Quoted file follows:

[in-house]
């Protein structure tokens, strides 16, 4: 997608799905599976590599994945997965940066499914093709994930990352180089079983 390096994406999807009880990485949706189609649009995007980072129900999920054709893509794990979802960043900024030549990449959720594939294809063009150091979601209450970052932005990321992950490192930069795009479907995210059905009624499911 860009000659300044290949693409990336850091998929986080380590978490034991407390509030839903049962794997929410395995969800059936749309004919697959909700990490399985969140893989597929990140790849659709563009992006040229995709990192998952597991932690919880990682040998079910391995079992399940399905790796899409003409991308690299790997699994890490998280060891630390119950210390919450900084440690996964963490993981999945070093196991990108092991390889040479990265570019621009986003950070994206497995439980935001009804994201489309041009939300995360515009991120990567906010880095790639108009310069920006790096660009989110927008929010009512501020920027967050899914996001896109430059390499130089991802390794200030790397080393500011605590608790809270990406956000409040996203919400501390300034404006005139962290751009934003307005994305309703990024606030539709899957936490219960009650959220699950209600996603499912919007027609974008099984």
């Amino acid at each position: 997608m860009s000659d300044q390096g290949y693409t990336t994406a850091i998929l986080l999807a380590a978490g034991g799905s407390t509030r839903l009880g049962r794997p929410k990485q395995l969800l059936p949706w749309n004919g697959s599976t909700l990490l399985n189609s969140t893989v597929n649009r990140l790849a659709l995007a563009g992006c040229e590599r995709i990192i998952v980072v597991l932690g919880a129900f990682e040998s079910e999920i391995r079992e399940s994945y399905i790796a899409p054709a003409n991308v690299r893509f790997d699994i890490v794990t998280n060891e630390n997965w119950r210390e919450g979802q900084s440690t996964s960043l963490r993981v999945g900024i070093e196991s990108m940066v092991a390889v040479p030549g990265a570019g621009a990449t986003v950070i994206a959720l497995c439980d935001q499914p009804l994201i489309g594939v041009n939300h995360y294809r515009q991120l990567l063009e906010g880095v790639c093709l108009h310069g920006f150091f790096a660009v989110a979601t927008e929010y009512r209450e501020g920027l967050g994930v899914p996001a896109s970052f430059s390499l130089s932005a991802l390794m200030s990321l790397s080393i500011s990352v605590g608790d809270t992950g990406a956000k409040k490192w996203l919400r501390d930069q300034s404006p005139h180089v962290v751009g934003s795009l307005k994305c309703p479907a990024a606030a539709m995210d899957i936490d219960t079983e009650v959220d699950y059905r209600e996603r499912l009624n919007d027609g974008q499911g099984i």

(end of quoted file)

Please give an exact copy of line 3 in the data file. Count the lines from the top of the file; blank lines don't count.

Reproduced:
């Amino acid at each position: 997608m860009s000659d300044q390096g290949y693409t990336t994406a850091i998929l986080l999807a380590a978490g034991g799905s407390t509030r839903l009880g049962r794997p929410k990485q395995l969800l059936p949706w749309n004919g697959s599976t909700l990490l399985n189609s969140t893989v597929n649009r990140l790849a659709l995007a563009g992006c040229e590599r995709i990192i998952v980072v597991l932690g919880a129900f990682e040998s079910e999920i391995r079992e399940s994945y399905i790796a899409p054709a003409n991308v690299r893509f790997d699994i890490v794990t998280n060891e630390n997965w119950r210390e919450g979802q900084s440690t996964s960043l963490r993981v999945g900024i070093e196991s990108m940066v092991a390889v040479p030549g990265a570019g621009a990449t986003v950070i994206a959720l497995c439980d935001q499914p009804l994201i489309g594939v041009n939300h995360y294809r515009q991120l990567l063009e906010g880095v790639c093709l108009h310069g920006f150091f790096a660009v989110a979601t927008e929010y009512r209450e501020g920027l967050g994930v899914p996001a896109s970052f430059s390499l130089s932005a991802l390794m200030s990321l790397s080393i500011s990352v605590g608790d809270t992950g990406a956000k409040k490192w996203l919400r501390d930069q300034s404006p005139h180089v962290v751009g934003s795009l307005k994305c309703p479907a990024a606030a539709m995210d899957i936490d219960t079983e009650v959220d699950y059905r209600e996603r499912l009624n919007d027609g974008q499911g099984i």